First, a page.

Friday, 22 September 2017

"Tavolette" in "Roman Festivals", by O. Respighi.

At the end of the last season I was lucky enough to play "Feste Romane" ("Roman Festivals") which, together with "Fountains" and "Pines", form Ottorino Respighi´s "Roman Triptych".

It´s a work featuring an exuberant, imaginative and brilliant orchestration for, of course, grand orchestra. It requires a "percusive force" of one timpanist plus nine percussionists and, in its last movement ("La Befana"), the composer asks for "tavolette". This is an instrument quite unknown to percussionists and on which no consensus seems to exist This article will try to clarify the different aspects concerning this part.

To start with, let´s have a look at the description of the four movements, as seen in the score:

The fourth movement is entitled "La Befana" (not a very precise translation above, I know), a witch whose "job" is equivalent to that of the Three Wise Men in the Spanish and Latin American tradition: bringing presents to good boys, while giving coal to naughty ones during the night between January 5th and 6th.

So, according to the description above, in this last movement we are dealing with a "maremagnum" of popular music, where several tunes overlap each other during the chaos of the festival.

What is, then, a "tavoletta"?. Literally, it´s a board, plank... No coincidence "tavola", in Italian, means "table". In Spanish, "tabla" means "board". "Tavola" and "tabla" share the same Latin root. "Tavoletta" introduces the sufix "-etta", (a diminutive) which means "small" refering to whatever lexema you add it to. So, "tavoletta" means "small board". Same in Spanish: that sufix exists in the form of "-ita" or "-illa" (almost identical to the Italian one), meaning exactly the same: "small" to whatever lexema you add it to. "Tavolette" is the plural ("little boards"). That's were Italian and Spanish differ, as we make plurals adding "-s" or "-es", and Italians make plurals adding an "-i" if masculine (reminiscence of the Latin second declination, dominus/domini) or an "-e" if femenine (reminiscence of the Latin first declination, rosa/rosae).So, "tavolette" means "little boards".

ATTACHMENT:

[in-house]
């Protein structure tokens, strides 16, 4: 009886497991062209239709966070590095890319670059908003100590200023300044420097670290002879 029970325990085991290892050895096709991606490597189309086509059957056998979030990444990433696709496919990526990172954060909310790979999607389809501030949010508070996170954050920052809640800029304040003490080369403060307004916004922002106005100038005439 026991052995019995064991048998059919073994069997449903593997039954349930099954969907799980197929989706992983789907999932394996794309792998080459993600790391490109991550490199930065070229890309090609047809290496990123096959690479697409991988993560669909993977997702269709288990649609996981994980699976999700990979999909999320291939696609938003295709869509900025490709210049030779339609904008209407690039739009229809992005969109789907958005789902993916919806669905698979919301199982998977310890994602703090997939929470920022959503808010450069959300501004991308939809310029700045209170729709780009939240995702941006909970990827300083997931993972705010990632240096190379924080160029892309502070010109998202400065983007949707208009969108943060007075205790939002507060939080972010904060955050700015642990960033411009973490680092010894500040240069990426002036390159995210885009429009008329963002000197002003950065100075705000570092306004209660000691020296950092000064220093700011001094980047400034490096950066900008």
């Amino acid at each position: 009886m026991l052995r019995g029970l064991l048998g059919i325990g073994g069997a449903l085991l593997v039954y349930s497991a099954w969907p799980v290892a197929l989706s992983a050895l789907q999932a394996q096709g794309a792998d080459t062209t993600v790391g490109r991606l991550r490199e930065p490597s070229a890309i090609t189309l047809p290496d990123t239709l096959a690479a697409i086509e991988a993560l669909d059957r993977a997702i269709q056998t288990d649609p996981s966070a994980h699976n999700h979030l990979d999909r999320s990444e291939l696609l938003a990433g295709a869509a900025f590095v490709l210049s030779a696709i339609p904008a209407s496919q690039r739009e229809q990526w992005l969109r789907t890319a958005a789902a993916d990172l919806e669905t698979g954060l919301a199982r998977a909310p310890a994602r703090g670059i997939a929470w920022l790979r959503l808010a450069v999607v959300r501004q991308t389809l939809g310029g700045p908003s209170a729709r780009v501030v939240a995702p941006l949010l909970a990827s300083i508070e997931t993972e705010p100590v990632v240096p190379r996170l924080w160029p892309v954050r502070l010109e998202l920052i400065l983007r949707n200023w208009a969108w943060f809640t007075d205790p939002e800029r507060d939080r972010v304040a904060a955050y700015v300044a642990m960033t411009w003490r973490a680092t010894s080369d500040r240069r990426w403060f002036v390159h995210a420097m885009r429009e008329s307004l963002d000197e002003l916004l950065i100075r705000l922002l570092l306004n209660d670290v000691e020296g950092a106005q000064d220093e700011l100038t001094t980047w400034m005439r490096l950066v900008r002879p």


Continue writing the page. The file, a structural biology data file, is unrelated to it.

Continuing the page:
What percussion instrument is made with little wooden planks? In the Mediterranean area (both in Italy and Spain) there´s an instrument consisting in exactly that: a wooden plank hit by wooden hammers. Its name is "matraca", and it´s a popular instrument also associated to several religious celebrations (Easter in Spain). "Matraca" comes from the arab "mitraqa", meaning "hammer" and "taraq", meaning "to hit". Spanish uses that word and etimology, but not Italian, as their peninsula was not occupied in the Middle Ages as it was ours.

It´s, obviously, a popular instrument, nothing complicated. I associate it with the orthodox tradition of the semantron which, under different forms (more or less evolved depending on the composer and time of composition) appears in this work by Respighi, "Les Choephores" by Milhaud, "Three Pieces for Orchestra" by Berg and, why not, Mahler #6.

They are very simple devices, and their only purpose is to make as much noise as possible (exactly what Respighi tries to musically describe in "La Befana"). There are even more complex ones featuring a rotating handle (similar to a spinning wheel) which, when rotated, make atrocious noise. In Spain, there are quite a few of them (of gigantic proportions) instaled in bell towers. In the case of the "tavolette" asked for in "Feste Romane", its size is small, portable, allowing for it being carried in the streets to make noise during the festival. 

What can we use in the orchestra? Two wooden planks hit by two wooden hammers, that´d be the solution I consider to be the closest to what Respighi intended. Having said that, we can use woodblocks, templeblocks, coconut shells... As long as we can produce two different "wooden sounds" (high and low), we´ll be ok. Don´t go for anything too fancy.

But there´s something more... Apart from the "problem" of knowing what instrument was Respighi refering to, it seems that, after a quick look at the part, he wants the "tavolette" tuned to B and E. Well..., if finding a couple of "tavolette" wasn´t hard enough, we need them tuned to B and E... Reading forums, FB groups, talking to colleagues..., it seems this is a trendy topic. People seem to enjoy coming up with solutions (sometimes, terribly complex) so as to be able to play those two pitches. The "tavolette" discussion comes and goes, always with renovated impetus. Let´s see what the part looks like:

Yikes... A treble clef! B and E. It seems like yes, "tavolette" have to play specific pitches. Sure...? Let´s have a look at the other parts.

This is the timpani part:

We all know timpani produce pitches, so we can see the obvious: bass clef, key signature, different pitches...

Let´s see what´s up with the glock part:

Yes... Treble clef, pitches (many!)... We all know the glock is a definite pitch percussion instrument.

Now the xylophone:

Again, treble clef, key signature, pitches... Because it´s a definite pitch instrument.


Treble clef and two pitches. This part has something important: there´s an indication under "2 campane" stating what pitches to play (Bb in octave). We´ll be back to this later on.